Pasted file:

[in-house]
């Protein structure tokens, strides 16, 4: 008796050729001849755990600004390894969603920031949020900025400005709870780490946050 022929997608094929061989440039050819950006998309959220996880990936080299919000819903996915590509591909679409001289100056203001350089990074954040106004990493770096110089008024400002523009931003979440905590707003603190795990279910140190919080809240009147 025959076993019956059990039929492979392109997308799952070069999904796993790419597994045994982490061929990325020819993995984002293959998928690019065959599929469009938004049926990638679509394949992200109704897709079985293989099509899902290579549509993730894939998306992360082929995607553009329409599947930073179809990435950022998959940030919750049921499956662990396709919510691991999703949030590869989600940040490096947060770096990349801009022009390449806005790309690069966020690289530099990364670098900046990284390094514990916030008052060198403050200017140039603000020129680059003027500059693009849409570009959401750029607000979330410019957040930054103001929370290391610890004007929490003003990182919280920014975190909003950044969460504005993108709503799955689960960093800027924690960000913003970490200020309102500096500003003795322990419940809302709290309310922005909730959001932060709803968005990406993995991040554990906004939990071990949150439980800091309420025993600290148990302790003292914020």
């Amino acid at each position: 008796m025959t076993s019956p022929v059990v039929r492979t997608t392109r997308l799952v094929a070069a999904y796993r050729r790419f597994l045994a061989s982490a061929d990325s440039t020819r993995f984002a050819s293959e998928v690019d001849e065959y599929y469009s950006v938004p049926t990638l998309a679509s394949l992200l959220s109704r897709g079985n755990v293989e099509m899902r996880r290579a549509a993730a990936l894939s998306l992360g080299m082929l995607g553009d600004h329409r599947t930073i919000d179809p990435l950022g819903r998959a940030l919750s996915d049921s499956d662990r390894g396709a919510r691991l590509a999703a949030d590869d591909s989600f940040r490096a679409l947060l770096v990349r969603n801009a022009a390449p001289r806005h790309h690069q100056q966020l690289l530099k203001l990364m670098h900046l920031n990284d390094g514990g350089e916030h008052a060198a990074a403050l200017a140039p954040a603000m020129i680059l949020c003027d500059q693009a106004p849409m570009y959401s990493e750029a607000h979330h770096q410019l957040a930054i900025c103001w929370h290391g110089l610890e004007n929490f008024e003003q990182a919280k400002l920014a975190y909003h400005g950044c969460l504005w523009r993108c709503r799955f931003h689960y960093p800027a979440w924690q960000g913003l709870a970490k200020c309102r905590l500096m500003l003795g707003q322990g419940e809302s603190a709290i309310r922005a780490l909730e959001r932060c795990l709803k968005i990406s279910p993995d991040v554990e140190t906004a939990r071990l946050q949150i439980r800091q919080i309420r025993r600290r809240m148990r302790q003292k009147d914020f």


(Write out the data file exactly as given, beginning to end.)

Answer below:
[in-house]
């Protein structure tokens, strides 16, 4: 008796050729001849755990600004390894969603920031949020900025400005709870780490946050 022929997608094929061989440039050819950006998309959220996880990936080299919000819903996915590509591909679409001289100056203001350089990074954040106004990493770096110089008024400002523009931003979440905590707003603190795990279910140190919080809240009147 025959076993019956059990039929492979392109997308799952070069999904796993790419597994045994982490061929990325020819993995984002293959998928690019065959599929469009938004049926990638679509394949992200109704897709079985293989099509899902290579549509993730894939998306992360082929995607553009329409599947930073179809990435950022998959940030919750049921499956662990396709919510691991999703949030590869989600940040490096947060770096990349801009022009390449806005790309690069966020690289530099990364670098900046990284390094514990916030008052060198403050200017140039603000020129680059003027500059693009849409570009959401750029607000979330410019957040930054103001929370290391610890004007929490003003990182919280920014975190909003950044969460504005993108709503799955689960960093800027924690960000913003970490200020309102500096500003003795322990419940809302709290309310922005909730959001932060709803968005990406993995991040554990906004939990071990949150439980800091309420025993600290148990302790003292914020």
């Amino acid at each position: 008796m025959t076993s019956p022929v059990v039929r492979t997608t392109r997308l799952v094929a070069a999904y796993r050729r790419f597994l045994a061989s982490a061929d990325s440039t020819r993995f984002a050819s293959e998928v690019d001849e065959y599929y469009s950006v938004p049926t990638l998309a679509s394949l992200l959220s109704r897709g079985n755990v293989e099509m899902r996880r290579a549509a993730a990936l894939s998306l992360g080299m082929l995607g553009d600004h329409r599947t930073i919000d179809p990435l950022g819903r998959a940030l919750s996915d049921s499956d662990r390894g396709a919510r691991l590509a999703a949030d590869d591909s989600f940040r490096a679409l947060l770096v990349r969603n801009a022009a390449p001289r806005h790309h690069q100056q966020l690289l530099k203001l990364m670098h900046l920031n990284d390094g514990g350089e916030h008052a060198a990074a403050l200017a140039p954040a603000m020129i680059l949020c003027d500059q693009a106004p849409m570009y959401s990493e750029a607000h979330h770096q410019l957040a930054i900025c103001w929370h290391g110089l610890e004007n929490f008024e003003q990182a919280k400002l920014a975190y909003h400005g950044c969460l504005w523009r993108c709503r799955f931003h689960y960093p800027a979440w924690q960000g913003l709870a970490k200020c309102r905590l500096m500003l003795g707003q322990g419940e809302s603190a709290i309310r922005a780490l909730e959001r932060c795990l709803k968005i990406s279910p993995d991040v554990e140190t906004a939990r071990l946050q949150i439980r800091q919080i309420r025993r600290r809240m148990r302790q003292k009147d914020f």